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Q&A: is fiscal discipline the right recipe for South Africa?

South Africa’s Finance Minister Nhlanhla Nene has a difficult task of performing a balancing act as the country’s economy grows slowly. Reuters/Sumaya Hisham

South Africa is facing slow economic growth, high sovereign debt, a high unemployment rate, and inequality. Finance Minister Nhlanhla Nene recently delivered a conservative midterm budget. Business and Economy editor Andile Makholwa asked Fiona Tregenna, Professor of Economics at the University of Johannesburg, about Nene’s choices.

Given the challenges South Africa’s economy faces, should the government be exploring a more expansionary policy instead of fiscal discipline?

The National Treasury is certainly in a complex position, with slow growth reducing revenue while high spending needs remain. But I believe that in terms of counter-cyclical fiscal policy we need more spending, not less, to stimulate economic growth.

Rather than following a logic that we need higher growth and thence more revenue and from there more expenditure, it is actually higher expenditure that can stimulate higher growth. A crucial rider to that is about the type of expenditure: if it is unproductive or wasteful expenditure, it will not take us anywhere.

What you would regard as productive expenditure and why would it make sense now? How would such expenditure stimulate higher economic growth?

In very simple terms, this is when economic returns on expenditure exceed the costs of borrowing to fund that expenditure. An example is when the long-term returns on education exceed the long-terms costs of borrowing to fund that education.

Another way of thinking about it is if the costs of not spending exceed the costs of borrowing, it is better to undertake the expenditure. For instance, if roads are not maintained on time, the costs of eventually repairing them rise exponentially. It would have been more economical to spend the money and maintain them in the first place.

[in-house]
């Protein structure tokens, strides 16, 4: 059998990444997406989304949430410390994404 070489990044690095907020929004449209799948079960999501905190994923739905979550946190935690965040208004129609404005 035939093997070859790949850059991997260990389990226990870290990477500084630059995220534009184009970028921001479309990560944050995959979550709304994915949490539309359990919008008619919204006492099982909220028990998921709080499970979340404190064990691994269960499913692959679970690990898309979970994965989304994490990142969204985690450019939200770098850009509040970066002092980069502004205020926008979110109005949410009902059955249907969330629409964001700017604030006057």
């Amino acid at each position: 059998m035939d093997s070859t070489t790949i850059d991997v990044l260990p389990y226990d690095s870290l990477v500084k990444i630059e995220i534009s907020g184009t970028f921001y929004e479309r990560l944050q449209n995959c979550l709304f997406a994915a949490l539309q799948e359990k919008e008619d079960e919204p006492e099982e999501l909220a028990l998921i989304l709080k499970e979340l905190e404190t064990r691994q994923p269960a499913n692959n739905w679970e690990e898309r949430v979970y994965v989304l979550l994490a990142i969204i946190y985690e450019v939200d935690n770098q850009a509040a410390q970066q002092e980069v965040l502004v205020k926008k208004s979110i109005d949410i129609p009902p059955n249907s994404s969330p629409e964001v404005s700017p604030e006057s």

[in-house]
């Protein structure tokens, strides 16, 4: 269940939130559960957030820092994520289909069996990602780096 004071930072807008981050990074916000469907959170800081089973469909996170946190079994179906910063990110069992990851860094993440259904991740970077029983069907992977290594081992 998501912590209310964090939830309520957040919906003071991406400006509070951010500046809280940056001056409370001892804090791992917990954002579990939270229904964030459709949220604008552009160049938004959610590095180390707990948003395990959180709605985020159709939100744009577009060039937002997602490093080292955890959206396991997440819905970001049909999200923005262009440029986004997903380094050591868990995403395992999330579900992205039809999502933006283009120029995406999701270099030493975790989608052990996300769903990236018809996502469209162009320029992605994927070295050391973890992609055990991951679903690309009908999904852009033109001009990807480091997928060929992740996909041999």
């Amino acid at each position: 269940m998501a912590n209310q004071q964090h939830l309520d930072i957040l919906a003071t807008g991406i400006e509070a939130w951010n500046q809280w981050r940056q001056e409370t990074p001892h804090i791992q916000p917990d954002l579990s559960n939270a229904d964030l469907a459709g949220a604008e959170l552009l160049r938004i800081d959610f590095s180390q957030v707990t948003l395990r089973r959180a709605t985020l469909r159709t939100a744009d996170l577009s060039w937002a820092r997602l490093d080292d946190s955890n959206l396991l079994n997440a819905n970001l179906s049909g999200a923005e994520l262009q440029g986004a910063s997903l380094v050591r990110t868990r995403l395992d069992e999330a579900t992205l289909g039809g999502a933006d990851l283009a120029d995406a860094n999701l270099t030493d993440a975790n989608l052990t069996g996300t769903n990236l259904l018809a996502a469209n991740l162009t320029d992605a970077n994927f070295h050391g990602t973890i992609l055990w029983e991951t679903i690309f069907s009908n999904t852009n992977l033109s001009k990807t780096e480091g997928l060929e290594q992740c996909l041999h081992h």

Another aspect is the stimulating effects of productive expenditure on the economy. This may, for instance, be through multiplier effects or through crowding in of private investment.

There are other types of expenditure which are required based on meeting people’s basic needs and fulfilling their rights, irrespective of the narrow economic returns on that expenditure.

Where expenditure is fruitless or wasteful, not just in a narrow auditing sense but more broadly, and especially where we are paying interest on resources borrowed to fund expenditure, we pay for that not just in the current period but also down the line, financially and in terms of foregone opportunities for productive expenditure.

South Africa’s industrial sectors have declined. Are the initiatives to support industrialisation sufficient to stimulate re-industrialisation?

The allocations to industrial development and related expenditure areas are definitely insufficient to support industrialisation and re-industrialisation. Expenditure on the line item “industrial development and trade” is actually being cut in real terms over the next three years.

Expenditure on “science, technology, innovation and the environment” is being cut in real terms over the next two years in particular. These areas are crucial for sustained economic growth. Even with constrained revenue, we need significant upscaling of expenditure to support industrial development.

Does South Africa have the right kind of industrial policy and what such policy would should look like? What kind of support should government provide?

Broadly speaking, I think that South Africa’s industrial policies are on the right track. Without these, South African industry would be in a far worse position.

But these interventions are not on anything like the scale needed. Significant upscaling and stronger interventions are required. We also need more supportive policies in other areas, notably macroeconomic policy.

Without this, industrial policy will not go far in supporting industrial development and re-industrialisation.

Government has prioritised basic education in recent years. Could money be shifted from other departments to fund higher education amid the funding crisis. Where could the shifts happen?

The Medium Term Budget Policy Statement actually cuts expenditure on post-school education and training in real terms in the coming year. But that was before the “0% increase” announced by the president.

In the light of that announcement, additional national resources will have to be directed towards higher education. While the universities may be able to save some resources to effectively cover the 0% increase in fees, that will not be enough.

Some people are suggesting shifting resources from the skills development sector to higher education. But this would be short-sighted given the central importance of skills development for growth. Some of the additional expenditure may need to be funded through additional borrowing.

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